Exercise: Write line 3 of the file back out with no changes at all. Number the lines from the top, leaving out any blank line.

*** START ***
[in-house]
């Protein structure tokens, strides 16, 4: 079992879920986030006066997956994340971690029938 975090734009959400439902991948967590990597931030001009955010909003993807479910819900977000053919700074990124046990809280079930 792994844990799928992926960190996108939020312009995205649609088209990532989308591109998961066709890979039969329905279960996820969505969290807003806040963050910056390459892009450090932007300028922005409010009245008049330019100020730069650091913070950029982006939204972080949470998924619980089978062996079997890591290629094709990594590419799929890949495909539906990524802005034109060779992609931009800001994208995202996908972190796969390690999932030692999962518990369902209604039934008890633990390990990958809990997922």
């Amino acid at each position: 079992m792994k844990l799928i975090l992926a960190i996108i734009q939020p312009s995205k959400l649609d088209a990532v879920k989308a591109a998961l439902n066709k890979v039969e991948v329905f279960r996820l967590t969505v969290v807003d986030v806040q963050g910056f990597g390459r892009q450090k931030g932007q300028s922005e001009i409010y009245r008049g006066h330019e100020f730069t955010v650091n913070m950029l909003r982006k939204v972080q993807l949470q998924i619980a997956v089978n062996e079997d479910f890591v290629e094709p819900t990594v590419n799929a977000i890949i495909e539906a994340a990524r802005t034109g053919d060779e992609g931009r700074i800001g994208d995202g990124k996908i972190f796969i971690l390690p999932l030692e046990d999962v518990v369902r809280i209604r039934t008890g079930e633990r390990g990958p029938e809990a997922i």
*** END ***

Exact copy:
């Amino acid at each position: 079992m792994k844990l799928i975090l992926a960190i996108i734009q939020p312009s995205k959400l649609d088209a990532v879920k989308a591109a998961l439902n066709k890979v039969e991948v329905f279960r996820l967590t969505v969290v807003d986030v806040q963050g910056f990597g390459r892009q450090k931030g932007q300028s922005e001009i409010y009245r008049g006066h330019e100020f730069t955010v650091n913070m950029l909003r982006k939204v972080q993807l949470q998924i619980a997956v089978n062996e079997d479910f890591v290629e094709p819900t990594v590419n799929a977000i890949i495909e539906a994340a990524r802005t034109g053919d060779e992609g931009r700074i800001g994208d995202g990124k996908i972190f796969i971690l390690p999932l030692e046990d999962v518990v369902r809280i209604r039934t008890g079930e633990r390990g990958p029938e809990a997922i």